In particular, “Ultima is called for help to cure uncle Lucas,” as he was bewitched by a bruja who “put a curse on him” (Anaya 76). No one could cure him—not the doctor in town or the “great doctor in Las Vegas”; not even the holy priest could exorcise the curse out of Lucas (77). Ultima provides warning of her magical healing though—that “when anybody, bruja or curandera, priest or sinner, tampers with the fate of a man that sometimes a chain of events is set into motion over which no one will have ultimate control” (80). Once everyone accepts this traditional notion, Ultima moves on with her procedures. While the common folk saying is that “a curandera cannot give away her secrets,” Ultima requests Antonio’s assistance as she prepares “herbs and oils” to remedy uncle Lucas’ cure (31, 80). Another customary folk saying in the novel is that “when a curandera was working a cure, she was in charge” (86). She remains in charge; however, Ultima’s mythical powers as a curandera arouse suspicion in some, for she was the only one who could “lift the curse laid by brujas” and “exorcise the evil the witches planted in people to make them sick” (4). Because of these special, magical powers, Ultima is “misunderstood and often suspected of practicing witchcraft herself” (4). People would gather around to watch the curandera at work, and those suspicious of her acts would hold “the sign of the cross in front of Ultima’s face”; because they knew it “would work against any bruja” (87). Even after she passes their superstition ritual, Ultima defends herself against Tenorio’s accusation specifically by saying, “I am a curandera, and I have come to lift a curse. It is your daughters who do evil that are the brujas” (87).
After proving herself, Ultima finishes her remedy preparation process. She cooks her remedy of herbs and roots and “forced the mixture down [Lucas’] throat” (Anaya 90). Ultima decides that Lucas must eat a bowl of atole (blue corn meal) and asserts that “then he shall be cured” (91). After this step in the healing process, Ultima realizes that they have “beaten the death spirit,” and declares that “now all that remains is to have him vomit the evil spirit out” (93). Ultima prepares a fresh remedy of oils, roots, and herbs. She recites a chant to the three brujas in order to lift the curse; she then performs voodoo—also representative of folklore practices—with three dolls that symbolize the brujas. And finally the curse is released (94). Ultima kills the women through her act of voodoo, but it is an accepted practice only because they are brujas; the killing of brujas is not against the law, as they so often curse and bring evil to the village (Mitchell 64). To release the evil within Lucas, “[g]reen bile poured from his mouth, and finally he vomited a huge ball of hair. It fell to the floor, hot and steaming and wiggling like live snakes” (Anaya 95). The brujas had worked their evil into his hair (95). Ultima’s magical powers amaze all of the witnesses.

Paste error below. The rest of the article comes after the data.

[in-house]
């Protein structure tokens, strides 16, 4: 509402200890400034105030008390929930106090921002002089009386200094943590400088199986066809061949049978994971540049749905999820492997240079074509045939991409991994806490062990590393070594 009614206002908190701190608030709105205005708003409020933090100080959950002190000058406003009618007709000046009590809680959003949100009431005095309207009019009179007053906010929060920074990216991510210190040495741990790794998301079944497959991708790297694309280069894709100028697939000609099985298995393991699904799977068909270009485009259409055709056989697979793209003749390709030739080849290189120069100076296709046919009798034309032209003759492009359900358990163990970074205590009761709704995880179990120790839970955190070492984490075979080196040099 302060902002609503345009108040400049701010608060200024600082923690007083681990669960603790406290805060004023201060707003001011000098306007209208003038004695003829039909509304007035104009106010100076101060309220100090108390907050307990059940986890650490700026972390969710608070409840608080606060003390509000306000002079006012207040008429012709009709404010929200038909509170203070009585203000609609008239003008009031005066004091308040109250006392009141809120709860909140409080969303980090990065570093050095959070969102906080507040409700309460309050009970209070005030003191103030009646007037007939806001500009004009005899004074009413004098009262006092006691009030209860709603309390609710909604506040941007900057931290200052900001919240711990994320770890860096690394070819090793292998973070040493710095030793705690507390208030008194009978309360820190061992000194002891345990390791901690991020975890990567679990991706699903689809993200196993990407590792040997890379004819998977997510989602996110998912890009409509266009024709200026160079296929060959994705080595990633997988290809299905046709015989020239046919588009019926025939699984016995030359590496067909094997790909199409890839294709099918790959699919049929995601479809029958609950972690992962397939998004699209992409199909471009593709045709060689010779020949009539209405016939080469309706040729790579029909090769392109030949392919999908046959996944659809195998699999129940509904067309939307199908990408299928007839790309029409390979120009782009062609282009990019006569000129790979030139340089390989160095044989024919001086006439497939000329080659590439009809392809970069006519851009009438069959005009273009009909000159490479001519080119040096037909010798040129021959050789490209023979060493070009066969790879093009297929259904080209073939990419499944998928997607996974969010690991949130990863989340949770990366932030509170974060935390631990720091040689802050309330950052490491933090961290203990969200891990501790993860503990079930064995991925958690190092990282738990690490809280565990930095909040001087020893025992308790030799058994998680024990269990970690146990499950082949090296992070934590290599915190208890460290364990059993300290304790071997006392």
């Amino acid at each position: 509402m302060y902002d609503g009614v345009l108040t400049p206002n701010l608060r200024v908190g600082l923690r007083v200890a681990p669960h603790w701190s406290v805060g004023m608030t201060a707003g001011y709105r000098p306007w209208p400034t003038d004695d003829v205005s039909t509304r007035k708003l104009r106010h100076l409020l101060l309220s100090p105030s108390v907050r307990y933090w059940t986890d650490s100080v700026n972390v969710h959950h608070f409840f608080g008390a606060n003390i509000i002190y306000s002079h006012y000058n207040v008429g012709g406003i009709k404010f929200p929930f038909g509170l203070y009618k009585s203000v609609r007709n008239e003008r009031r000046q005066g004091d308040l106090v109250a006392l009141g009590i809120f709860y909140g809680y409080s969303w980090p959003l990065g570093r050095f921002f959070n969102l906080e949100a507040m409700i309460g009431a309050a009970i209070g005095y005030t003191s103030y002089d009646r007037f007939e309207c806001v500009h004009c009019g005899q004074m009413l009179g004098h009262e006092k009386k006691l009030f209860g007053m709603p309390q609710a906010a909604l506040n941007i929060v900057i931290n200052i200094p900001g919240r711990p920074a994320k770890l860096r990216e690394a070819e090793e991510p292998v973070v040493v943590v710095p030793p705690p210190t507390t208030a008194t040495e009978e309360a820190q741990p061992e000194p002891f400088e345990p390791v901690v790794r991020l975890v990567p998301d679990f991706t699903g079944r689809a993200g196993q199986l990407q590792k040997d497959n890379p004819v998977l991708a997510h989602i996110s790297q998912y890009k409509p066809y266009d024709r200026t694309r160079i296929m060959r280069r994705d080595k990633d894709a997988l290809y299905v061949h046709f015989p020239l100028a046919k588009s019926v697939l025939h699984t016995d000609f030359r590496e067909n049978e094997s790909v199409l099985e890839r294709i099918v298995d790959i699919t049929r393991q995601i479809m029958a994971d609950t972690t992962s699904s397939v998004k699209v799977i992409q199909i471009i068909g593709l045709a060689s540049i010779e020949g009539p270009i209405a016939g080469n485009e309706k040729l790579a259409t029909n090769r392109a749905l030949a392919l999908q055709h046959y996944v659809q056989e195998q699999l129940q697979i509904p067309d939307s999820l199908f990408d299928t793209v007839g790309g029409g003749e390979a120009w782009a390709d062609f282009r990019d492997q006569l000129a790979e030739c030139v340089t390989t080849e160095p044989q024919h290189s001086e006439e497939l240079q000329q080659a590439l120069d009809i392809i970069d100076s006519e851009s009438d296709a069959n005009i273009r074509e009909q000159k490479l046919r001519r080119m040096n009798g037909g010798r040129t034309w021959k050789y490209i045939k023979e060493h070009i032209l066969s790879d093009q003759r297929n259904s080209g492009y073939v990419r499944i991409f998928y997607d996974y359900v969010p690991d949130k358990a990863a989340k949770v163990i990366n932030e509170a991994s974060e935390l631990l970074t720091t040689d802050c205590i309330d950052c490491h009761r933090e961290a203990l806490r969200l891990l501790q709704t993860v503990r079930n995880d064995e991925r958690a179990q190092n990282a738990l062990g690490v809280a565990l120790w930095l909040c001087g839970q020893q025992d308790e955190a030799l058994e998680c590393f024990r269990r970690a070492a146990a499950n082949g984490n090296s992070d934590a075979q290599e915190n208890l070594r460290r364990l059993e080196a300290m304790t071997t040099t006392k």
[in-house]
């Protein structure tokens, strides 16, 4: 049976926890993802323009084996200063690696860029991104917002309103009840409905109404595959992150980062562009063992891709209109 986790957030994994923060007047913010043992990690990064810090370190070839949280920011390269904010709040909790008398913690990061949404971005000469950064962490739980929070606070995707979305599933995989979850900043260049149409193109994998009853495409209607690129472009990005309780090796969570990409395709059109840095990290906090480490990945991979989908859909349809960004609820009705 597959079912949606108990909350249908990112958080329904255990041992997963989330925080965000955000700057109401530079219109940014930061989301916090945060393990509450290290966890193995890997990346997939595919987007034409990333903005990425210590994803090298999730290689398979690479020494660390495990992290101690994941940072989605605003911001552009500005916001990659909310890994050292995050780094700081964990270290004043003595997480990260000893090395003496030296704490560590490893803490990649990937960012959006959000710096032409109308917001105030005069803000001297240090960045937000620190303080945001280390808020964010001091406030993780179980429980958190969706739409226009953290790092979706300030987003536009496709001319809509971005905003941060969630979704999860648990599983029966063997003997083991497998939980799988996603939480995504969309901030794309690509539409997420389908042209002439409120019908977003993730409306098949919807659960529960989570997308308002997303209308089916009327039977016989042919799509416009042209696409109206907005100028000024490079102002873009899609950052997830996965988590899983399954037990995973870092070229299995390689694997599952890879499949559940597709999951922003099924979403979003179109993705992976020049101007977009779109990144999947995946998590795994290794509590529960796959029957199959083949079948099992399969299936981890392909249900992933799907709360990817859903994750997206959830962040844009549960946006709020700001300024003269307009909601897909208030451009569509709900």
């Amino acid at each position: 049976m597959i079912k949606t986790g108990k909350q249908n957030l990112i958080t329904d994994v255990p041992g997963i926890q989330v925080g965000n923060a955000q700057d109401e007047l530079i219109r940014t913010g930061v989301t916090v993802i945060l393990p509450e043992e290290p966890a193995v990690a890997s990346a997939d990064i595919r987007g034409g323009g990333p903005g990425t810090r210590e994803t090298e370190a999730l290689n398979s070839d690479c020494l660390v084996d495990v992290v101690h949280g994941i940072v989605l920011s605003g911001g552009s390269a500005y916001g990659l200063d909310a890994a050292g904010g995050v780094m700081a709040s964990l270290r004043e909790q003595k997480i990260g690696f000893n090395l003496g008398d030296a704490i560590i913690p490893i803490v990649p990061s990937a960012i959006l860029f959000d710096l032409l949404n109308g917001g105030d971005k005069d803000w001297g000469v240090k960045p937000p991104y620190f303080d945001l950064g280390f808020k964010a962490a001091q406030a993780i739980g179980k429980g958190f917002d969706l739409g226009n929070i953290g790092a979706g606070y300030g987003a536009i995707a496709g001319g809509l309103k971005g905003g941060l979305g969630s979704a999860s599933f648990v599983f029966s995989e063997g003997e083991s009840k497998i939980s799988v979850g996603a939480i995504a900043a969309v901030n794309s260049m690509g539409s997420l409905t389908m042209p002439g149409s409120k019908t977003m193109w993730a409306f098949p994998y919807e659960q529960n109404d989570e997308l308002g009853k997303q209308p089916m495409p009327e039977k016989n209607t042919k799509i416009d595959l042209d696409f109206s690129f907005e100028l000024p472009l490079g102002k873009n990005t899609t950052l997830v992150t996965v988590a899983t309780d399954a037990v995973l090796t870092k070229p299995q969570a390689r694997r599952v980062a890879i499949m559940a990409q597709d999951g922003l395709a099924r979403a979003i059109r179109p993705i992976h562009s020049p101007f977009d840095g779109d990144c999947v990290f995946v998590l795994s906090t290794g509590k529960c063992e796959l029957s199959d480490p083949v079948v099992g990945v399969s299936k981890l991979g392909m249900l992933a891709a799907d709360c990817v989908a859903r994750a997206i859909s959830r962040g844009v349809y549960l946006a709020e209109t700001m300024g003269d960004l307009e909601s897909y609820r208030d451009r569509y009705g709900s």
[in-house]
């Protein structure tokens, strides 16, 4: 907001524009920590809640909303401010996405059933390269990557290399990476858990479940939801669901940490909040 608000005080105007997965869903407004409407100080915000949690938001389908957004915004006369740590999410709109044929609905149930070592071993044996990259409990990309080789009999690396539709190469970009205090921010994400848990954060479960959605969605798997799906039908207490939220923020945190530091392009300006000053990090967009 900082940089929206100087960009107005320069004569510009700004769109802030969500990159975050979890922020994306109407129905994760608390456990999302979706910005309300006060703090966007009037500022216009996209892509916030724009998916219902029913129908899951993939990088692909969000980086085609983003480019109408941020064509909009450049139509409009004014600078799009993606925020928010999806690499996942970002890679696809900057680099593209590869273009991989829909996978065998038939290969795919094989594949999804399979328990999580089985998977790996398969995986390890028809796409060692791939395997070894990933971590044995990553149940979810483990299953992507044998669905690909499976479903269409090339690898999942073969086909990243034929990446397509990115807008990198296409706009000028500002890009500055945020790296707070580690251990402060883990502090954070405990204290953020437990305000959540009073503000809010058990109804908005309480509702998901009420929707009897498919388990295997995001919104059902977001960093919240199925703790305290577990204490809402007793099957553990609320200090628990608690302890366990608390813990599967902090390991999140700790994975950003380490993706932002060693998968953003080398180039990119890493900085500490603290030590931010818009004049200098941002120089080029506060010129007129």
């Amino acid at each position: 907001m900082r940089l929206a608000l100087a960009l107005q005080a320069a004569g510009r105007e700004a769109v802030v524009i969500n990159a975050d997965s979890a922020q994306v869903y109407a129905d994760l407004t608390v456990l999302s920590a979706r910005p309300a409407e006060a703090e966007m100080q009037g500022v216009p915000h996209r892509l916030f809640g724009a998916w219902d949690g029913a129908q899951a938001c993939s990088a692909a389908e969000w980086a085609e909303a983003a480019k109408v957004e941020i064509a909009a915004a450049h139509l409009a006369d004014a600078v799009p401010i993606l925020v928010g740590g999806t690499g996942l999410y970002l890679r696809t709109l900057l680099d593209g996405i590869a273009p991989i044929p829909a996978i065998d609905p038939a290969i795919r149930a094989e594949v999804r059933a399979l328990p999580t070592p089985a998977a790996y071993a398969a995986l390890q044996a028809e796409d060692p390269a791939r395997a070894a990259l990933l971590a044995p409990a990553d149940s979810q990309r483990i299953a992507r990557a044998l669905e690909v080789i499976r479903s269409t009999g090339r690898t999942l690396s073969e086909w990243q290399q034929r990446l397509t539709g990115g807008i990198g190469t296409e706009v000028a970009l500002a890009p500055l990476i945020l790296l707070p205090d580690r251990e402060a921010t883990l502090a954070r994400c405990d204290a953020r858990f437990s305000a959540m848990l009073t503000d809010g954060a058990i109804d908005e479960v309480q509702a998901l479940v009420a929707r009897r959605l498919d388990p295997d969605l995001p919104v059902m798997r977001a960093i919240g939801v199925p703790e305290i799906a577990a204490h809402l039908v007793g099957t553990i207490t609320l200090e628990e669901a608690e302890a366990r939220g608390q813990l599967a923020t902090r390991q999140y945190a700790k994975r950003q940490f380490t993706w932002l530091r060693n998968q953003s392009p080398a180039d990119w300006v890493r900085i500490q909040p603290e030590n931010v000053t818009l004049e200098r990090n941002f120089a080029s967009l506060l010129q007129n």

Antonio especially is in complete awe of Ultima’s power used to save his uncle and defeat the curse of the brujas. He begins to question his faith as he realizes that “Ultima’s medicine had cured [his] uncle and how he was well and could work again” (Anaya 98). Antonio wonders, “how the medicine of the doctors and of the priest had failed” (98). And in his “mind, [he] could not understand how the power of God could fail. But it had” (98). Antonio begins to wonder if Untima’s power is stronger than God’s. Literary scholar, Vernon E. Lattin, suggests that “[a]s Ultima’s pagan pouch of herbs has replaced the Christian scapular around Antonio’s neck, so mythic vision has replaced Christianity in Antonio’s life” (632). Antonio realizes that Ultima’s magical remedy is the only remedy suitable to cure evil; as “good magic is shown to conquer evil magic, but magic must be fought with magic, and the Catholic religious rituals cannot take the place of the ancient magic” (Mitchell 64). Antonio as well as others in their village become believers of the folk saying, that “[g]ood is always stronger than evil,” and “[t]he smallest bit of good can stand against all the powers of evil in the world and it will emerge triumphant” (Anaya 91). And so, Ultima’s “good,” magical rituals are understood to be the only curing option for such bewitching and other acts of evil magic. While this causes sheer amazement in Antonio, he also loses faith in his Catholic beliefs. He finds Ultima to be more powerful than God. Even though Ultima’s powers cause Antonio to question his faith, she is a positive folk figure in his life; while divergently, there are other folk figures in the novel that push him even further away from God.